Airdate – Jul 03, 2022

In July of 1963, an R&B group that was part of the ‘Toronto Sound’ made history by becoming the first Canadian band to have a #1 hit on the Canadian charts.

Unbeknownst to many, the recording was actually a cover of a song that was originally released by a Los Angeles group two years earlier in 1961 …


The ‘Toronto Sound’ is best described as a sound that was heavily influenced by the R&B being played south of the border in the United States. Musically, its components typically consisted of heavy electric bass, New Orleans-style drumming, a dominant Hammond organ, and soul singing.

You could find this sound in two locations in Toronto. The first was Yorkville, then a center for entertainment that initially started out with a plethora of coffee houses that catered to folk music. Yorkville was soon “electrified” in the early 60s by R&B bands that began playing in many of the local clubs including The Riverboat, The Purple Onion, and The Embassy Tavern.

The second area for this sound was on Toronto’s main drag, Yonge Street between King Street and Bloor Street. There you could find many of the  bands playing at venues that have become legendary – Le Coq d’Or, The Colonial Tavern, The Club Blue Note and Club 888 to name a few.

Most bands performed full shows complete with choreography and matching wardrobes.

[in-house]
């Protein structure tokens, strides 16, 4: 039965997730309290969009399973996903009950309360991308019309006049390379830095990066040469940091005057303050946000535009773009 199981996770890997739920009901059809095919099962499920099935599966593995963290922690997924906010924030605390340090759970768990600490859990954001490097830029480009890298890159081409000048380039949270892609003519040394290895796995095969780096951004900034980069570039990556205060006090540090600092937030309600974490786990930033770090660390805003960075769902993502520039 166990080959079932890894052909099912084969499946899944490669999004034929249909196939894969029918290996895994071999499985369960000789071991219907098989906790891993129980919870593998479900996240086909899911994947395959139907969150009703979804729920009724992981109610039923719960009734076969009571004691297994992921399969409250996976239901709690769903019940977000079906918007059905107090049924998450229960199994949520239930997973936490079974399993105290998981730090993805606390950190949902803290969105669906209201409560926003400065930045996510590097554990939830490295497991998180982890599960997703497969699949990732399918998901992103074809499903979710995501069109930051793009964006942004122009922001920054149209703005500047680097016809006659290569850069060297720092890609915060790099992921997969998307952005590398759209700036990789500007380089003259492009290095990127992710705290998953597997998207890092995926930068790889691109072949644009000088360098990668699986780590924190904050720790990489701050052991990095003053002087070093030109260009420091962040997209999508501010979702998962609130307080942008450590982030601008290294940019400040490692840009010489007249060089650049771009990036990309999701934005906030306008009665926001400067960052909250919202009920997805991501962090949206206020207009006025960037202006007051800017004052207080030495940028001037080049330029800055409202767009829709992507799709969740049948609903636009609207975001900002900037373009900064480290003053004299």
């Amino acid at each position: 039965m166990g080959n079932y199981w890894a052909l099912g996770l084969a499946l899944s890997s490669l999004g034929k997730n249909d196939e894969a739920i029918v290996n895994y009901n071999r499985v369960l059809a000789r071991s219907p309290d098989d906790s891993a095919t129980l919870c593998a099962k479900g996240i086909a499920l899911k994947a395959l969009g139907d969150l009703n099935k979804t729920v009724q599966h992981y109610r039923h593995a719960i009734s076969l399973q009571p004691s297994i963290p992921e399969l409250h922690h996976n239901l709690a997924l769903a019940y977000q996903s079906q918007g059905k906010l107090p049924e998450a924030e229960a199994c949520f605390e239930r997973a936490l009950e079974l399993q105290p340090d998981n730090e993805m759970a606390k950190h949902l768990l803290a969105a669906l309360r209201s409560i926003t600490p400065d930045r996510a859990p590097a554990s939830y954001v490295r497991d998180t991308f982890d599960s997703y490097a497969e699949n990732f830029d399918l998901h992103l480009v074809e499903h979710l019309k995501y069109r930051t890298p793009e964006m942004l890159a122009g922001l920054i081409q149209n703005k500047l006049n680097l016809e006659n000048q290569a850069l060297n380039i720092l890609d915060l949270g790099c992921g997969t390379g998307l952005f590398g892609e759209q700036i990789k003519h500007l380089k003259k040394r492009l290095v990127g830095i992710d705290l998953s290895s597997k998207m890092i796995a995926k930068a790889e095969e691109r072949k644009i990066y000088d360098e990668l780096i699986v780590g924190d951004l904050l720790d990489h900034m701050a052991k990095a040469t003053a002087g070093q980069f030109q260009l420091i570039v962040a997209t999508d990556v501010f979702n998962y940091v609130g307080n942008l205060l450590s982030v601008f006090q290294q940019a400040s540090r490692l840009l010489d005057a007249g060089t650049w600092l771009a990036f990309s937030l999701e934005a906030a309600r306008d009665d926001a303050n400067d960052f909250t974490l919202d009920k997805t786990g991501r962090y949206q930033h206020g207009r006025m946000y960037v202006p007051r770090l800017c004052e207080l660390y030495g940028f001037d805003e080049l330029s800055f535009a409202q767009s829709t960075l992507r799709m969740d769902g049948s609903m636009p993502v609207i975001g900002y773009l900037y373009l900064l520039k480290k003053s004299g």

Some of the Canadian bands and performers from that magical era include Little Caesar & The Consuls, David Clayton Thomas (who would go on to front Blood, Sweat & Tears), Jack London & The Sparrows (which morphed into Steppenwolf), and Ronnie Hawkins & The Hawks (with The Hawks becoming The Band).

Rivaling them during that era was our featured band, which formed in 1959 and became extremely popular in the early 60s. Their big break came when they decided to cover a song about a girl, originally recorded by the Sevilles, an R&B quartet out of Los Angeles who reached the 84th position on the Billboard Charts in the winter of 1961.

The Toronto group, known as Richie Knight & The Mid-Nights, took the song to #1 in Canada in 1963. In 2013, a second wave of this band performed at a reunion show in celebration of the song’s 50th anniversary. No one knows if the person being sung about was real or not – her name was “Charlena,” this week’s Tom Locke moment in time.

YouTube video of this song: